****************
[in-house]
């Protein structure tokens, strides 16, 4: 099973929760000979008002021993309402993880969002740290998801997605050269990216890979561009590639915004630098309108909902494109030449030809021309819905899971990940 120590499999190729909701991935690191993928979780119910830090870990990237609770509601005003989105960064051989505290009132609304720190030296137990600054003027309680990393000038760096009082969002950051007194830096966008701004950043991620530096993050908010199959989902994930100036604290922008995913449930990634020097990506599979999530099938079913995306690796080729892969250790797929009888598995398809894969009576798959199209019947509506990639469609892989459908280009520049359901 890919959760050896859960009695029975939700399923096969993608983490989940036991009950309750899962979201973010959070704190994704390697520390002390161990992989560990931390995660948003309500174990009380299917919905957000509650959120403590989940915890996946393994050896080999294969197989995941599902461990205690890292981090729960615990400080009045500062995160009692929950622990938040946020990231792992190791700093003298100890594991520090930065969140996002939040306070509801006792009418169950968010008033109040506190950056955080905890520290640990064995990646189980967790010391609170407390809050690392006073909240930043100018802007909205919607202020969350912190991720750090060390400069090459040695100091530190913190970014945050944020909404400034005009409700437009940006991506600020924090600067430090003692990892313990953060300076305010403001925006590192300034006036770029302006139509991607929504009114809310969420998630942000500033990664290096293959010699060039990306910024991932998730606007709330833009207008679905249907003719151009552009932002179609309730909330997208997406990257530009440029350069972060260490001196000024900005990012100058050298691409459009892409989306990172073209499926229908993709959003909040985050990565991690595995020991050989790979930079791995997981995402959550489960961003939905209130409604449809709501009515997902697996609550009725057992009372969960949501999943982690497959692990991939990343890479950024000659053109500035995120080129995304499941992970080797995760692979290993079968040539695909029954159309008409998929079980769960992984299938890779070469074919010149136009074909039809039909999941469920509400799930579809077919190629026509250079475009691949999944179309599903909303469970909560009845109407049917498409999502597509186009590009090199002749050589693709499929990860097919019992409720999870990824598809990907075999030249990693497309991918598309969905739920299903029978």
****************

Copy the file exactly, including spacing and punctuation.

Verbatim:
[in-house]
């Protein structure tokens, strides 16, 4: 099973929760000979008002021993309402993880969002740290998801997605050269990216890979561009590639915004630098309108909902494109030449030809021309819905899971990940 120590499999190729909701991935690191993928979780119910830090870990990237609770509601005003989105960064051989505290009132609304720190030296137990600054003027309680990393000038760096009082969002950051007194830096966008701004950043991620530096993050908010199959989902994930100036604290922008995913449930990634020097990506599979999530099938079913995306690796080729892969250790797929009888598995398809894969009576798959199209019947509506990639469609892989459908280009520049359901 890919959760050896859960009695029975939700399923096969993608983490989940036991009950309750899962979201973010959070704190994704390697520390002390161990992989560990931390995660948003309500174990009380299917919905957000509650959120403590989940915890996946393994050896080999294969197989995941599902461990205690890292981090729960615990400080009045500062995160009692929950622990938040946020990231792992190791700093003298100890594991520090930065969140996002939040306070509801006792009418169950968010008033109040506190950056955080905890520290640990064995990646189980967790010391609170407390809050690392006073909240930043100018802007909205919607202020969350912190991720750090060390400069090459040695100091530190913190970014945050944020909404400034005009409700437009940006991506600020924090600067430090003692990892313990953060300076305010403001925006590192300034006036770029302006139509991607929504009114809310969420998630942000500033990664290096293959010699060039990306910024991932998730606007709330833009207008679905249907003719151009552009932002179609309730909330997208997406990257530009440029350069972060260490001196000024900005990012100058050298691409459009892409989306990172073209499926229908993709959003909040985050990565991690595995020991050989790979930079791995997981995402959550489960961003939905209130409604449809709501009515997902697996609550009725057992009372969960949501999943982690497959692990991939990343890479950024000659053109500035995120080129995304499941992970080797995760692979290993079968040539695909029954159309008409998929079980769960992984299938890779070469074919010149136009074909039809039909999941469920509400799930579809077919190629026509250079475009691949999944179309599903909303469970909560009845109407049917498409999502597509186009590009090199002749050589693709499929990860097919019992409720999870990824598809990907075999030249990693497309991918598309969905739920299903029978």